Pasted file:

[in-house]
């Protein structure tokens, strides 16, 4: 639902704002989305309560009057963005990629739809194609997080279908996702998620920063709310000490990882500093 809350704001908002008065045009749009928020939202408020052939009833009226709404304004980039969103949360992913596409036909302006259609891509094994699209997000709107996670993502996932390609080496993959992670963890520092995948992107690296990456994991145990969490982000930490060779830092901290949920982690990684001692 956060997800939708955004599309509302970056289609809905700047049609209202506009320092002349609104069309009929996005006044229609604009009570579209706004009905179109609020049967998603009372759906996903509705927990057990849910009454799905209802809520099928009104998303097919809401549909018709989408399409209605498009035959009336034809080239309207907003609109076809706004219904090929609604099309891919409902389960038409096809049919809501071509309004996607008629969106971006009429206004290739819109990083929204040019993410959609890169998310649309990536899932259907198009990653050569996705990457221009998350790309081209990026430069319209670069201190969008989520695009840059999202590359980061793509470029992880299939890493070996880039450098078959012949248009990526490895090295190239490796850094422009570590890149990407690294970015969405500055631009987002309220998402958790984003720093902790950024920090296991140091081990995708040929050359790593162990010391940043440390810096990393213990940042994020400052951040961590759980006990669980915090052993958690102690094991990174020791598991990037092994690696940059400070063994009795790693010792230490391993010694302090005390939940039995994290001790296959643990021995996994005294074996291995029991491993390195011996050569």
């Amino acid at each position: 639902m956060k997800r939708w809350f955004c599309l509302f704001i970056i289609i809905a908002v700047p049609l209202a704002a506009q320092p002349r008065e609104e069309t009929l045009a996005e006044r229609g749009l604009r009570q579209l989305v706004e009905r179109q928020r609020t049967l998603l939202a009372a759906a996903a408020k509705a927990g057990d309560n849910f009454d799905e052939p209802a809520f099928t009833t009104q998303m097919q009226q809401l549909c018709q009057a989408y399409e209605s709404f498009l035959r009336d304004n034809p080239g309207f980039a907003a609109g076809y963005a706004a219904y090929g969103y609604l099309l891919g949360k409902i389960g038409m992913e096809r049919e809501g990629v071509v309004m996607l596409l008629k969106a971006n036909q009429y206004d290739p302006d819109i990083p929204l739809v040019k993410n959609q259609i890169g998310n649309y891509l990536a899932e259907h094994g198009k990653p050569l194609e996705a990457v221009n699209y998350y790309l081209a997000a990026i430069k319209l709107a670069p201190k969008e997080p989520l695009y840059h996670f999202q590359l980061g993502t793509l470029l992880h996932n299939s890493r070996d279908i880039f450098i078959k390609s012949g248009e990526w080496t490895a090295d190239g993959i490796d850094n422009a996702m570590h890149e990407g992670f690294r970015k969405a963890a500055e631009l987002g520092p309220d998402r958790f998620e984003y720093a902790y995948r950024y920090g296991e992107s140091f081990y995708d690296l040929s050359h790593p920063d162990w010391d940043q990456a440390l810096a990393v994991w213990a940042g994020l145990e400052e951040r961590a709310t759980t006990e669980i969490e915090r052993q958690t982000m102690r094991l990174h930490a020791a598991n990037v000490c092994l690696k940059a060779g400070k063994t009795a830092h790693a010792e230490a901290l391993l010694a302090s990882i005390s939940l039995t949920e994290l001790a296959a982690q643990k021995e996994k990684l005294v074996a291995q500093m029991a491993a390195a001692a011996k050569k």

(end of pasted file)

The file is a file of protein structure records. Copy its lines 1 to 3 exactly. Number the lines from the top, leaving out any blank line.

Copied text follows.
[in-house]
């Protein structure tokens, strides 16, 4: 639902704002989305309560009057963005990629739809194609997080279908996702998620920063709310000490990882500093 809350704001908002008065045009749009928020939202408020052939009833009226709404304004980039969103949360992913596409036909302006259609891509094994699209997000709107996670993502996932390609080496993959992670963890520092995948992107690296990456994991145990969490982000930490060779830092901290949920982690990684001692 956060997800939708955004599309509302970056289609809905700047049609209202506009320092002349609104069309009929996005006044229609604009009570579209706004009905179109609020049967998603009372759906996903509705927990057990849910009454799905209802809520099928009104998303097919809401549909018709989408399409209605498009035959009336034809080239309207907003609109076809706004219904090929609604099309891919409902389960038409096809049919809501071509309004996607008629969106971006009429206004290739819109990083929204040019993410959609890169998310649309990536899932259907198009990653050569996705990457221009998350790309081209990026430069319209670069201190969008989520695009840059999202590359980061793509470029992880299939890493070996880039450098078959012949248009990526490895090295190239490796850094422009570590890149990407690294970015969405500055631009987002309220998402958790984003720093902790950024920090296991140091081990995708040929050359790593162990010391940043440390810096990393213990940042994020400052951040961590759980006990669980915090052993958690102690094991990174020791598991990037092994690696940059400070063994009795790693010792230490391993010694302090005390939940039995994290001790296959643990021995996994005294074996291995029991491993390195011996050569």
């Amino acid at each position: 639902m956060k997800r939708w809350f955004c599309l509302f704001i970056i289609i809905a908002v700047p049609l209202a704002a506009q320092p002349r008065e609104e069309t009929l045009a996005e006044r229609g749009l604009r009570q579209l989305v706004e009905r179109q928020r609020t049967l998603l939202a009372a759906a996903a408020k509705a927990g057990d309560n849910f009454d799905e052939p209802a809520f099928t009833t009104q998303m097919q009226q809401l549909c018709q009057a989408y399409e209605s709404f498009l035959r009336d304004n034809p080239g309207f980039a907003a609109g076809y963005a706004a219904y090929g969103y609604l099309l891919g949360k409902i389960g038409m992913e096809r049919e809501g990629v071509v309004m996607l596409l008629k969106a971006n036909q009429y206004d290739p302006d819109i990083p929204l739809v040019k993410n959609q259609i890169g998310n649309y891509l990536a899932e259907h094994g198009k990653p050569l194609e996705a990457v221009n699209y998350y790309l081209a997000a990026i430069k319209l709107a670069p201190k969008e997080p989520l695009y840059h996670f999202q590359l980061g993502t793509l470029l992880h996932n299939s890493r070996d279908i880039f450098i078959k390609s012949g248009e990526w080496t490895a090295d190239g993959i490796d850094n422009a996702m570590h890149e990407g992670f690294r970015k969405a963890a500055e631009l987002g520092p309220d998402r958790f998620e984003y720093a902790y995948r950024y920090g296991e992107s140091f081990y995708d690296l040929s050359h790593p920063d162990w010391d940043q990456a440390l810096a990393v994991w213990a940042g994020l145990e400052e951040r961590a709310t759980t006990e669980i969490e915090r052993q958690t982000m102690r094991l990174h930490a020791a598991n990037v000490c092994l690696k940059a060779g400070k063994t009795a830092h790693a010792e230490a901290l391993l010694a302090s990882i005390s939940l039995t949920e994290l001790a296959a982690q643990k021995e996994k990684l005294v074996a291995q500093m029991a491993a390195a001692a011996k050569k």